`New’ agreement more of same old talk

Guest Columnist.

P>It has been a little over a year since Gov. Gary Locke met with the

tribes at the Sleeping Lady Resort in Leavenworth, where three

November days of detailed discussion culminated with the signing of the

“New Millenium Agreement.”

I remember thinking how appropriate it was for all of this to take

place at this beautiful location, at the foot of

the namesake mountain. Here, the “Sleeping Lady” has borne

witness to all that has transpired between the Indian and

non-Indian people for centuries.

I imagined at the time that a Millenium Agreement

might just awaken the lady, who could bear witness to long-awaited better times

for our people. After all, one might assume that a Millenium Agreement

is one that’s intended to last a thousand years. But, unfortunately, this one

appears to be on track to fall well short of that mark. It seems the

Sleeping Lady may have stirred and stretched for a moment, but then returned to

her ageless slumber.

The Millenium Agreement was intended to be an agreement to

“institutionalize” the state/tribal

government-to-government relationship in preparation for the new millenium.

To achieve this, the governor and other state officials swore to make the

principles of the 1989 Centennial Accord come alive in our day-to-day

relations. Tribal officials concurred. The principles ranged from high-level

collaboration in economic, social/cultural and natural resources-related issues, to

improved communication, cooperative education and the development of

a consensus-based, lasting and respectful relationship between the state

and the tribes. That may seem like a tall order, but these are the things that

are needed if we’re ever going to make real progress in state/tribal relations.

In signing the agreement, the governor said, “In our centennial year

of 1989, the tribes and the state signed the Centennial Accord, reaffirming

the that we must work together, government-to-government, for the benefit

of both tribal and non-tribal people. A decade later we sign this

New Millenium Agreement to emphasize the importance of making the

Centennial Accord a part of our everyday lives. The economic, cultural,

environmental and leadership contributions of the tribes to this state are far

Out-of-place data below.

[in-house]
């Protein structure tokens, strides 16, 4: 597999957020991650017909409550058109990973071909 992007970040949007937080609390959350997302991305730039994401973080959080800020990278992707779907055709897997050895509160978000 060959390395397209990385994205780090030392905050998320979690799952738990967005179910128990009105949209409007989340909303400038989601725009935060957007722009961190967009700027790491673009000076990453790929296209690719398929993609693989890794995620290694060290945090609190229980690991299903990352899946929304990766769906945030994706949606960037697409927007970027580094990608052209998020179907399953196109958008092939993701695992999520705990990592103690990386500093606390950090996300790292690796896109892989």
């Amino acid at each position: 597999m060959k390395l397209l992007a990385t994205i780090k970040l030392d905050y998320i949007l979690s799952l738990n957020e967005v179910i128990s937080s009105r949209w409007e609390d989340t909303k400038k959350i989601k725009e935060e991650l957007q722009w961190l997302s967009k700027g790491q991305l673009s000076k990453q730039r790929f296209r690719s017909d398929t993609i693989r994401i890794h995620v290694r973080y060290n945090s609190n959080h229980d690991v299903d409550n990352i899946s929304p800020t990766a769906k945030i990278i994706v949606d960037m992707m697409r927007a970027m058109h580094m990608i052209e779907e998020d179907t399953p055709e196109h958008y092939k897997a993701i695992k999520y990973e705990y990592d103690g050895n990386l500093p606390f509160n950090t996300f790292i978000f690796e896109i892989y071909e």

greater than most people realize. I call on all citizens of the state to support

this agreement and commit themselves to improved tribal/non-tribal

understanding and relations.”

The words sounded great, but in the year since there has been very

little follow-up and virtually no progress in state/tribal collaboration. Little

wonder that there’s been little overall progress for tribes.

In the economic arena, the state-sanctioned Tiller Report,

“Economic Contributions of Indian Tribes to

the Economy of Washington State,” concluded that the tribes contribute

$1 billion annually to the state’s overall economy, yet the tribes receive a

tiny fraction of this investment back in the form of state support and

services. Tribal wage earners receive 40 percent less than the statewide average,

for example. Across the board, tribal members’ education and

employment opportunities lag far behind the norm. The same goes for investments in

such things as emergency services, roads and other infrastructure on


In the social/cultural arena, the story is the same. The tribes

continue to face constant challenges in their efforts to protect their cultural

values. People and machines wreak havoc on our sacred sites. Education about

our long-term history and contemporary programs continues to be

insufficient, and support for our health and welfare is a fraction of that invested

in Americans.

In the natural resources arena, the Millenium Agreement called for

state officials to “work toward the resolution of differences of

geographic scope, pursue joint/tribal agreement on management areas and clarify

access to private timber lands.” In the long term, actions were to include the

development of a resource management plan, a long-term hunting agreement

and legislative strategy. None of these things have materialized.

In salmon management, the governor’s “Extinction Is Not An

Option” plan continues to be inadequate by any measure. There is no

meaningful provision for state/tribal collaboration in this plan. The

“voluntary compliance” it advocates may

sound good to business and agricultural interests, but it fails to provide for

any meaningful protection of salmon habitat or other treaty-protected

natural resource management rights.

A year ago, the governor said, “In the long run, the value of

this Millenium Agreement will be measured in terms of how well the

people and the governments of this state, Indian and non-Indian, work

together, learn together and cooperate. We are committed to help make this happen.”

The Sleeping Lady stirred, as did our collective spirit. But the

words, like so many before, soon fell lifeless to the ground.

We hope the governor’s recent re-election will breathe new life into

his commitment and that he will work with us to develop a positive,

collaborative relationship. We hope he will work with us to fully awaken

the Sleeping Lady.

Billy Frank Jr. is chairman of the Northwest Indian Fisheries